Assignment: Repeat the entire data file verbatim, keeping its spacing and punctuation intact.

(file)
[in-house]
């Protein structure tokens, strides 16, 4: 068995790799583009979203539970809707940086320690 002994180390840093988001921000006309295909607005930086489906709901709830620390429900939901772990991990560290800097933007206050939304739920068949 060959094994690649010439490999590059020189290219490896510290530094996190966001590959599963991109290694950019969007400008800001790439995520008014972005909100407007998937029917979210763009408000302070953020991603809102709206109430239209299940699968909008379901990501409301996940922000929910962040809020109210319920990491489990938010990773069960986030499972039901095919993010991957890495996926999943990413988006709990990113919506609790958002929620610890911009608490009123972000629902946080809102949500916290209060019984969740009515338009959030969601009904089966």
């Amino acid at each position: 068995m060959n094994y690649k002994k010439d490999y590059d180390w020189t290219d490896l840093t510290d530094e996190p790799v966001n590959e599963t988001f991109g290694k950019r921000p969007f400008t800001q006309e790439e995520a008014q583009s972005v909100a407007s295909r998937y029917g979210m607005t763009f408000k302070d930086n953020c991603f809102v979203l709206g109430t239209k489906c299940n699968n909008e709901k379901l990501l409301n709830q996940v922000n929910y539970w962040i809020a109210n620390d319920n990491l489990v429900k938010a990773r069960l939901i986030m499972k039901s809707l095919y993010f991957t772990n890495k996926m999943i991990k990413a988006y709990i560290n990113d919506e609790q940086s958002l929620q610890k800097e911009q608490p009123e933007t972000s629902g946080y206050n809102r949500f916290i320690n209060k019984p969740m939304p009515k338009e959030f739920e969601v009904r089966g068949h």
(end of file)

[in-house]
């Protein structure tokens, strides 16, 4: 068995790799583009979203539970809707940086320690 002994180390840093988001921000006309295909607005930086489906709901709830620390429900939901772990991990560290800097933007206050939304739920068949 060959094994690649010439490999590059020189290219490896510290530094996190966001590959599963991109290694950019969007400008800001790439995520008014972005909100407007998937029917979210763009408000302070953020991603809102709206109430239209299940699968909008379901990501409301996940922000929910962040809020109210319920990491489990938010990773069960986030499972039901095919993010991957890495996926999943990413988006709990990113919506609790958002929620610890911009608490009123972000629902946080809102949500916290209060019984969740009515338009959030969601009904089966």
């Amino acid at each position: 068995m060959n094994y690649k002994k010439d490999y590059d180390w020189t290219d490896l840093t510290d530094e996190p790799v966001n590959e599963t988001f991109g290694k950019r921000p969007f400008t800001q006309e790439e995520a008014q583009s972005v909100a407007s295909r998937y029917g979210m607005t763009f408000k302070d930086n953020c991603f809102v979203l709206g109430t239209k489906c299940n699968n909008e709901k379901l990501l409301n709830q996940v922000n929910y539970w962040i809020a109210n620390d319920n990491l489990v429900k938010a990773r069960l939901i986030m499972k039901s809707l095919y993010f991957t772990n890495k996926m999943i991990k990413a988006y709990i560290n990113d919506e609790q940086s958002l929620q610890k800097e911009q608490p009123e933007t972000s629902g946080y206050n809102r949500f916290i320690n209060k019984p969740m939304p009515k338009e959030f739920e969601v009904r089966g068949h």